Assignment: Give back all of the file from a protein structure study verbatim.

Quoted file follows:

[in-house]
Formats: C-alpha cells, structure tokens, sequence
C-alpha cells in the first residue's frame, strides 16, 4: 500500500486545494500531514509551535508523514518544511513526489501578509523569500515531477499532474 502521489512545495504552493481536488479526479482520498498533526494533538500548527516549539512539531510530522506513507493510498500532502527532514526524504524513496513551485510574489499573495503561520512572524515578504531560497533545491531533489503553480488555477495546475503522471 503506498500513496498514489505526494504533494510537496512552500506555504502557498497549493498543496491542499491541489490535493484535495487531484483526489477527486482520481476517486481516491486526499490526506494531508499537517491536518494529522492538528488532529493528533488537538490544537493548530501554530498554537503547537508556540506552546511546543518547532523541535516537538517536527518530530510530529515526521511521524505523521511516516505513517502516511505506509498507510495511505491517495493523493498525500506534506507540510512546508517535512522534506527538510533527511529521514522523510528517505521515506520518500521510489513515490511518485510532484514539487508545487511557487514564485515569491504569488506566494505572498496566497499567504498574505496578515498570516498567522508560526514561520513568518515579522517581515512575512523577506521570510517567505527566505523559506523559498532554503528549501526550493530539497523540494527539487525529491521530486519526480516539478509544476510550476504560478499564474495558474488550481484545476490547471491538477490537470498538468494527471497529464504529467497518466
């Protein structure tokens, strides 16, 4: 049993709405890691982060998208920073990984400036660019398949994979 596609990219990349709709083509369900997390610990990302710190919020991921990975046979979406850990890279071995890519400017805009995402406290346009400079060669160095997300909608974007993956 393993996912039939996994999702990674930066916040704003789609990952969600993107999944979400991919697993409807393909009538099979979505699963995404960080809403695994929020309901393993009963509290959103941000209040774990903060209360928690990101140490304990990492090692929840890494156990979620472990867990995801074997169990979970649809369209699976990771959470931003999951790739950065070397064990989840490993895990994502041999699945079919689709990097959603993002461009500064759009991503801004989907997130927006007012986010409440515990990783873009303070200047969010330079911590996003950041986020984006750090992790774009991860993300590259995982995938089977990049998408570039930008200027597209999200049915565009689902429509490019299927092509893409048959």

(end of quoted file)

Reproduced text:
[in-house]
Formats: C-alpha cells, structure tokens, sequence
C-alpha cells in the first residue's frame, strides 16, 4: 500500500486545494500531514509551535508523514518544511513526489501578509523569500515531477499532474 502521489512545495504552493481536488479526479482520498498533526494533538500548527516549539512539531510530522506513507493510498500532502527532514526524504524513496513551485510574489499573495503561520512572524515578504531560497533545491531533489503553480488555477495546475503522471 503506498500513496498514489505526494504533494510537496512552500506555504502557498497549493498543496491542499491541489490535493484535495487531484483526489477527486482520481476517486481516491486526499490526506494531508499537517491536518494529522492538528488532529493528533488537538490544537493548530501554530498554537503547537508556540506552546511546543518547532523541535516537538517536527518530530510530529515526521511521524505523521511516516505513517502516511505506509498507510495511505491517495493523493498525500506534506507540510512546508517535512522534506527538510533527511529521514522523510528517505521515506520518500521510489513515490511518485510532484514539487508545487511557487514564485515569491504569488506566494505572498496566497499567504498574505496578515498570516498567522508560526514561520513568518515579522517581515512575512523577506521570510517567505527566505523559506523559498532554503528549501526550493530539497523540494527539487525529491521530486519526480516539478509544476510550476504560478499564474495558474488550481484545476490547471491538477490537470498538468494527471497529464504529467497518466
């Protein structure tokens, strides 16, 4: 049993709405890691982060998208920073990984400036660019398949994979 596609990219990349709709083509369900997390610990990302710190919020991921990975046979979406850990890279071995890519400017805009995402406290346009400079060669160095997300909608974007993956 393993996912039939996994999702990674930066916040704003789609990952969600993107999944979400991919697993409807393909009538099979979505699963995404960080809403695994929020309901393993009963509290959103941000209040774990903060209360928690990101140490304990990492090692929840890494156990979620472990867990995801074997169990979970649809369209699976990771959470931003999951790739950065070397064990989840490993895990994502041999699945079919689709990097959603993002461009500064759009991503801004989907997130927006007012986010409440515990990783873009303070200047969010330079911590996003950041986020984006750090992790774009991860993300590259995982995938089977990049998408570039930008200027597209999200049915565009689902429509490019299927092509893409048959």